Mirror Lockup: When to Use It
|Rose at Brookside Gardens|
(1/25sec, mirror lockup)
|1/20sec exposure, mirror lockup|
- On breezy days, the wind may move your subject between your first and second time pressing the shutter button.
- In changing light conditions, proper exposure may change--if you press the shutter the first time and see the sun come out before pressing it again, you'll likely need to take another picture.
- If you need mirror lockup activated, you probably need to be using a remote shutter release as well, since your finger can cause camera movement when pressing the shutter.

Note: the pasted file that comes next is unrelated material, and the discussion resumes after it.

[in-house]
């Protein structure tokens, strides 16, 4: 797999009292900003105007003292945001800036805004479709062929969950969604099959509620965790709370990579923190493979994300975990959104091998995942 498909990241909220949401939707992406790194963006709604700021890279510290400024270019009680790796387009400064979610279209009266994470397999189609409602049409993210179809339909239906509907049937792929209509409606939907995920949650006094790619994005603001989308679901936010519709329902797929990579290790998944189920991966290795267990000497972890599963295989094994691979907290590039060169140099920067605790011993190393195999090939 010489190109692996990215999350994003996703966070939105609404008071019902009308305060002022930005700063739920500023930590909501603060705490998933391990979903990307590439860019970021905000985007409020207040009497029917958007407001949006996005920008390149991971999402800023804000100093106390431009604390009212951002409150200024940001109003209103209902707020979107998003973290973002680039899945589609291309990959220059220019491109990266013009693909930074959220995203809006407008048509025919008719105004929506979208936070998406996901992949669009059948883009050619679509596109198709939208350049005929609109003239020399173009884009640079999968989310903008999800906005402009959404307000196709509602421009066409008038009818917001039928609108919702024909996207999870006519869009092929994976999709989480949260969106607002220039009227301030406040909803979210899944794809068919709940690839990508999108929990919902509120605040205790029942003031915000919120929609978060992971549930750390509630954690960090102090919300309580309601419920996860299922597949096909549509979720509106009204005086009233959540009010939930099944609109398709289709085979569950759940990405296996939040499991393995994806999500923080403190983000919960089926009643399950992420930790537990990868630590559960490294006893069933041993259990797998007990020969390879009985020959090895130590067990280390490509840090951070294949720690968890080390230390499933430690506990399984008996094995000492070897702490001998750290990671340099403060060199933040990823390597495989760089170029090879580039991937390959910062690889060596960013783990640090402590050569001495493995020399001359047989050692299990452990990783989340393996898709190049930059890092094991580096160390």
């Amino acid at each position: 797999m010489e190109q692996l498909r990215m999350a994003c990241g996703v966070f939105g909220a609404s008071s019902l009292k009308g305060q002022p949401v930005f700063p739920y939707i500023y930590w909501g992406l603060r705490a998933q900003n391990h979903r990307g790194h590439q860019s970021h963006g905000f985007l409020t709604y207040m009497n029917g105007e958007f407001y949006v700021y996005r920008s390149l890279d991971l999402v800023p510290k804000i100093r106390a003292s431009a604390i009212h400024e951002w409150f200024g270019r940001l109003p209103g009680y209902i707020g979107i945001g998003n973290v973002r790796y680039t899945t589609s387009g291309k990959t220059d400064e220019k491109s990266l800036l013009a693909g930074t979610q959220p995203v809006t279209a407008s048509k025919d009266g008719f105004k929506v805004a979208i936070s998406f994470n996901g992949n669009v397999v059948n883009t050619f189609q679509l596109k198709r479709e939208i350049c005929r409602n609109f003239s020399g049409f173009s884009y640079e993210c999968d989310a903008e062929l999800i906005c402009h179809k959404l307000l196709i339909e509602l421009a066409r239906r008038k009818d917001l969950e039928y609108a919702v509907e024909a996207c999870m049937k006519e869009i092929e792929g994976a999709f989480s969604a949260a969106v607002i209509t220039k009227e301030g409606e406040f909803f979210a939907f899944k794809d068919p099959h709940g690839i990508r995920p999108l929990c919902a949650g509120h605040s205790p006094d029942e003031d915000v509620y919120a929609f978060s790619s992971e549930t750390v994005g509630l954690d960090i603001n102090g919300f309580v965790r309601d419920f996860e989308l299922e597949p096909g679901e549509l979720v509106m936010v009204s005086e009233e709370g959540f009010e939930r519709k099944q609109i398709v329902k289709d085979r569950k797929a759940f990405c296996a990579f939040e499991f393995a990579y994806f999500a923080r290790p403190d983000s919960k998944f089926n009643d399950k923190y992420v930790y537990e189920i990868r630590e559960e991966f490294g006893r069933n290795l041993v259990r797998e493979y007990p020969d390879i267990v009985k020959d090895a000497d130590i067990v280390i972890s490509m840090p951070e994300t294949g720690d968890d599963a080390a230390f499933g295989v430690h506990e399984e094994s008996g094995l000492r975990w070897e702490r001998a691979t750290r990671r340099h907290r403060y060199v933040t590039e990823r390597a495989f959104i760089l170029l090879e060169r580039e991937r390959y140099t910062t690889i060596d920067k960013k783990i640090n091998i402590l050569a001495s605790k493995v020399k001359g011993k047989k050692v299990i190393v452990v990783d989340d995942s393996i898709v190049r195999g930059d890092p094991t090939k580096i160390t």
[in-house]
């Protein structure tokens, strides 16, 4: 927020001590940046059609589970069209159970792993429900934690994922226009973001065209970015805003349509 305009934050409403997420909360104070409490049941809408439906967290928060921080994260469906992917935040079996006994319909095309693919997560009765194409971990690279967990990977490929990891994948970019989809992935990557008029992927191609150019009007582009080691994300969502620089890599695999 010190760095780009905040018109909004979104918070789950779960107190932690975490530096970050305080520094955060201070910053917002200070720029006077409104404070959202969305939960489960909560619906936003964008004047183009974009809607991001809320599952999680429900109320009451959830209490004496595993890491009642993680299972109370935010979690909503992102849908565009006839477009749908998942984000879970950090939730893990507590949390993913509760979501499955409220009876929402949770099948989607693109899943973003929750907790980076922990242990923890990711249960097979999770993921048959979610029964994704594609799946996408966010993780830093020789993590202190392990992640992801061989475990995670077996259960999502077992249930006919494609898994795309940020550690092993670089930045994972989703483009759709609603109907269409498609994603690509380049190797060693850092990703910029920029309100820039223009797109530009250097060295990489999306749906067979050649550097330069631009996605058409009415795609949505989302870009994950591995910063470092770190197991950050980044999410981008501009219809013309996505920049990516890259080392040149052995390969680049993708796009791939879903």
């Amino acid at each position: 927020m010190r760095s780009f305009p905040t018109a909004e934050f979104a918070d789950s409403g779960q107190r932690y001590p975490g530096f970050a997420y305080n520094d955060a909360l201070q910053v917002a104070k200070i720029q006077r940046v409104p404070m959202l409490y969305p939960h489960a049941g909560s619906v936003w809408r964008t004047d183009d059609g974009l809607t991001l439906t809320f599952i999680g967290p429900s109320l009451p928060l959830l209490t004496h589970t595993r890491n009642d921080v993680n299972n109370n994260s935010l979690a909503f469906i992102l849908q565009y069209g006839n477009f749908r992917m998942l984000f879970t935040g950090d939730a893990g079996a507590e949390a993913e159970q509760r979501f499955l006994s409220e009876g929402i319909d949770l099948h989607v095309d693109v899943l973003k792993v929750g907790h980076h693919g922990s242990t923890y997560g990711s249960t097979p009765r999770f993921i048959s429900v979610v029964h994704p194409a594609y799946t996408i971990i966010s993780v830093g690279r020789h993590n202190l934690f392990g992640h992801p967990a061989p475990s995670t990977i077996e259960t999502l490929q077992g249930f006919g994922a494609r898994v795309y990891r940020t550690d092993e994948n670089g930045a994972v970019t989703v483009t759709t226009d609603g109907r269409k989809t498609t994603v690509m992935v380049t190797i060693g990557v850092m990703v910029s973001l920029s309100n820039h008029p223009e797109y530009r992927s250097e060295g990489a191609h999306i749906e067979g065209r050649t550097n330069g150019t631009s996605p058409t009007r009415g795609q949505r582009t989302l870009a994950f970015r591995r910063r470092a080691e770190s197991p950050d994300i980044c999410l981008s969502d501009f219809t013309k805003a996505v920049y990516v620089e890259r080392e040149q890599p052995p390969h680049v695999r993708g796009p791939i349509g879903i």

Note: Not all entry level SLR cameras have this feature, so check your camera manual to see if you do and how to turn it on. Often this is a custom function you activate via the menu system. If you do not have this feature, exposure delay may serve the same purpose--this feature delays exposure by a second. I know this works with the Nikon D90. There's a simple way to see if this will work on your camera. Take a picture with exposure delay on and look through the viewfinder. If you can't see through the lens during that second delay, you have a good work around. Another option is to shoot with live view on. When live view is on, the mirror doesn't slap up, so you won't have vibrations.